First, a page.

In 1976, Bath co-founded the American Institute for the prevention of blindness and by 1983 Bath helped create the ophthalmology Residency Program at UCLA-Drew. Bath chaired the program of which she also became the first woman in the nation to hold such a position. In 1981 Bath began working on her most well-known invention– the Laserphaco Probe, which she created in 1986. She was able to harness laser technology, creating less painful and more precise treatments of cataracts. She received a patent for the device in 1988, becoming the first African American female doctor to receive a patent for a medical purpose. She also holds patents in Japan, Canada and Europe for her Laserphaco Probe. Bath retired in 1993 becoming an honorary member of the UCLA medical staff and was also named “Howard University Pioneer in Academic Medicine”. Mrs. Bath was a strong advocate for telemedicine, which uses technology to provide medical services to remote areas. Mrs. Bath is a great inspiration and model of excellence. She is a pioneer, a visionary and a titan within her field. Mrs. Patricia Bath, we stand on your shoulders.
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On January 8, 1886 Timothy Drew was born in an unnamed city in North Carolina. It is said that he was born to former slaves before he was adopted by members of the Cherokee tribe. Other stories say that he was born to a Moroccan father and a Cherokee mother; his ethnic background would help shape his future. As a young boy Ali’s mother died leaving him in the care of his aunt who was abusive to him. At the age of 16 Ali would leave his caregivers to travel to world; his travels would change the course of his life. Many stories exist about how he would travel the world the most common is he joined a band of gypsies and traveled the world. Other accounts say that he joined a circus as a stage magician. What we do know is his travels led him to meeting and becoming the student of a high priest of an Egyptian Cult.
The priest saw Ali as the reincarnation of Jesus so he trained him in mysticism and gave him a book; the lost version of the life of Jesus. Ali would use the text to help further his knowledge and his mission. The text was later named the Holy Koran of the Moorish Science Temple of America. The text is also known as the Circle Seven Koran. Ali would later become anointed by the priest as noble Drew Ali. He would then move forward to enlighten and awaken his people to the truth of their history by founding the Moorish Science Temple. In 1913 in Newark, New Jersey Ali founded the Canaanite Temple but because of his uncommon religious views he was forced out of New Jersey. Ali would move to Philadelphia, Washington D.C., and Detroit before settling in Chicago in 1925.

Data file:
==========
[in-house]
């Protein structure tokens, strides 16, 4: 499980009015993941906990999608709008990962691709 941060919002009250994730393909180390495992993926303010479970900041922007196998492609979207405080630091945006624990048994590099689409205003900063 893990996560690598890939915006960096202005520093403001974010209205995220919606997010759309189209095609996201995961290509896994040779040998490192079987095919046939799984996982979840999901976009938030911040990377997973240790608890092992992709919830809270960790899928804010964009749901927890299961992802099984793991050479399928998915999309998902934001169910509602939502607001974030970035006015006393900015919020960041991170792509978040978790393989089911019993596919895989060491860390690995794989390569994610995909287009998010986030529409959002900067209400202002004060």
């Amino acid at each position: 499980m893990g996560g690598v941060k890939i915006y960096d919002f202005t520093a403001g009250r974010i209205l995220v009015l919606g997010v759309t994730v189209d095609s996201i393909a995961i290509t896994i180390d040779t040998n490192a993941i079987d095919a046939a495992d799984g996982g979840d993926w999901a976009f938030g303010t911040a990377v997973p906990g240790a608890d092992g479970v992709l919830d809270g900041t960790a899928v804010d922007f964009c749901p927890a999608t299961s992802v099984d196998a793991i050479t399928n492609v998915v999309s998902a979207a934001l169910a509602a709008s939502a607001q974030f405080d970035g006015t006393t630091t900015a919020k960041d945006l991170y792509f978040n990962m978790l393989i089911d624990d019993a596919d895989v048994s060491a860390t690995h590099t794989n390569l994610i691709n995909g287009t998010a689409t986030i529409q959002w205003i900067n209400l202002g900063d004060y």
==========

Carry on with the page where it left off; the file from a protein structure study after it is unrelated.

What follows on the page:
In 1926 he was able to build and officially register Temple No. 9 as a Moorish Science Temple. Ali was spreading Islam and Moorish consciousness throughout the black communities of America. By the late 1920’s there were 15,000 Moorish Science members and 17 temples in the United States. Noble Drew Ali was helping to awaken the sleeping minds of black America. The Moorish Science Temple experienced some division when Claude Green Bey declared himself Grand Sheik and left the Moorish Science Temple taking some of the temples members with him.
Shortly after Green Bey left the temple he was stabbed to death at the Unity Mosque in Chicago. Ali and his fellow members were arrested as instigators in the death of Green Bey; despite Ali not being in Chicago the night of the murder. While in the custody of the Chicago Police Ali and his members were beaten severely by the police before they were released on bond. On July 20, 1929 Noble Drew Ali was pronounced dead at his home. The exact cause of his death is unknown but many believe he died as a result of the injuries he received from the police.
Noble Drew Ali was a beacon of light for black America helping them understand their true origins by seeking knowledge of self. Ali’s Moorish Science Temple helped lay the foundation for the founding of the Nation of Islam. Wallace Fard Muhammad was a member of the Moorish Science Temple and the founder of the Nation of Islam. Noble Drew Ali was a contemporary of Marcus Garvey and like Garvey he dedicated himself to uplifting his people through knowledge and the application of knowledge. He believed that people of African descent in America should claim their Moorish origins and gain classification as a true nation. Ali was inspiring and a true pioneer in restoring consciousness into black America and restoring his people as a Moorish Nation. Noble Drew Ali we stand on your shoulders.